Re: Re: Who coined the term "3D printing"?

From: Jim McMahon <>
Date: Thu, 16 Feb 2017 10:08:03 -0500

Bathsheba's thoughts on Chuck Hulls favored choice of verb "form" in his
patent is suggestive to the idea that growing a model from a UV cured resin
with a laser over a moving Z table is more like growing a model in a
continuous process and not printing it.
Patents are written specifically to describe ownership rights to an idea.
If printing was intended, it would have been written. Forming a 3D object
is a valid idea. It may have been the better choice. Looking at other 3D
technologies, many are forming 3D objects. The fastest machines are truly
continuous form makers. Is the term, 3D Printing securely established in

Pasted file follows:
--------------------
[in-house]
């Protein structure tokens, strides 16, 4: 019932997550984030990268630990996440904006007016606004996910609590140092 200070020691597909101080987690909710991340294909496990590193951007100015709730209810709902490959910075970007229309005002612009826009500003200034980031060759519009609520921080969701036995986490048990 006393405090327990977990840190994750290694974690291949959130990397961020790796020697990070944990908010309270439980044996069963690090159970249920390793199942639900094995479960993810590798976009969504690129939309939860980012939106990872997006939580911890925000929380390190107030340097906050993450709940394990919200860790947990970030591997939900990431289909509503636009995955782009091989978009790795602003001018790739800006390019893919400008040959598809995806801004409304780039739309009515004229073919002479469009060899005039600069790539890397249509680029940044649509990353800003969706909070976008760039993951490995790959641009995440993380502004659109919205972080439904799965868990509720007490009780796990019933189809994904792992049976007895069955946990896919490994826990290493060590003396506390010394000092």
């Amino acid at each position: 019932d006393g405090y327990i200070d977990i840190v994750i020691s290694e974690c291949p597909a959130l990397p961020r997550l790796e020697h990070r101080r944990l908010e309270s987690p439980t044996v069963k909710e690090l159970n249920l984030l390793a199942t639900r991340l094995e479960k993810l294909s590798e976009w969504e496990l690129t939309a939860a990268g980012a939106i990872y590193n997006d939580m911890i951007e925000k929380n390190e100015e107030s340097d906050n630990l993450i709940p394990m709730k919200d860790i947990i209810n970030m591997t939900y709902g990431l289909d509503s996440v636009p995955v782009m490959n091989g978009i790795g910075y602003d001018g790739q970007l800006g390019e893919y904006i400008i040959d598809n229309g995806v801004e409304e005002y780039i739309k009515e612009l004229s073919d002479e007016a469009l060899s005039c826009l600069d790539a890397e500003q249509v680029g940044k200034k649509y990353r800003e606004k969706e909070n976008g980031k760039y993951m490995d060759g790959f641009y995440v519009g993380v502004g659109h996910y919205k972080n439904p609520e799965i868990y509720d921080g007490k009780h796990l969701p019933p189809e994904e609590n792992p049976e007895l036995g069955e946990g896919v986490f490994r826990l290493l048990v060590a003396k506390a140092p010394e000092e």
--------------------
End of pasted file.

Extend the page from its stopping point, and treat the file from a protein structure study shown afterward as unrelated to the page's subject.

our culture? Is there room for 3D Forming?
Forming Manufacturing process? Continuous Form Manufacturing. I kind of
like this description for a new technology.

On Feb 15, 2017 1:30 PM, "Bathsheba" <> wrote:

It's so very nearly present in Hull's stereolithography patent -- the words
"three dimensional" and "printing" are both used but never in the same
sentence. I can see how, reading that a few times, the phrase might
coalesce in one's mind.

It's interesting to me that although "print" is used a few times, Hull's
verb of choice is clearly "form", which is used to describe the overall
process many more times and in more immediate contexts. In all the
bickering I've seen about what the vernacular term would be, I think I
never saw that option considered. Yet it wouldn't have been a bad choice
-- I feel like there must be a nearby alternate timeline where it prevailed.

Bathsheba Grossman                           Bathsheba Sculpture LLC                         Free Forms                    Crystal Proteins
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Received on Thu Feb 16 2017 - 17:08:12 EET

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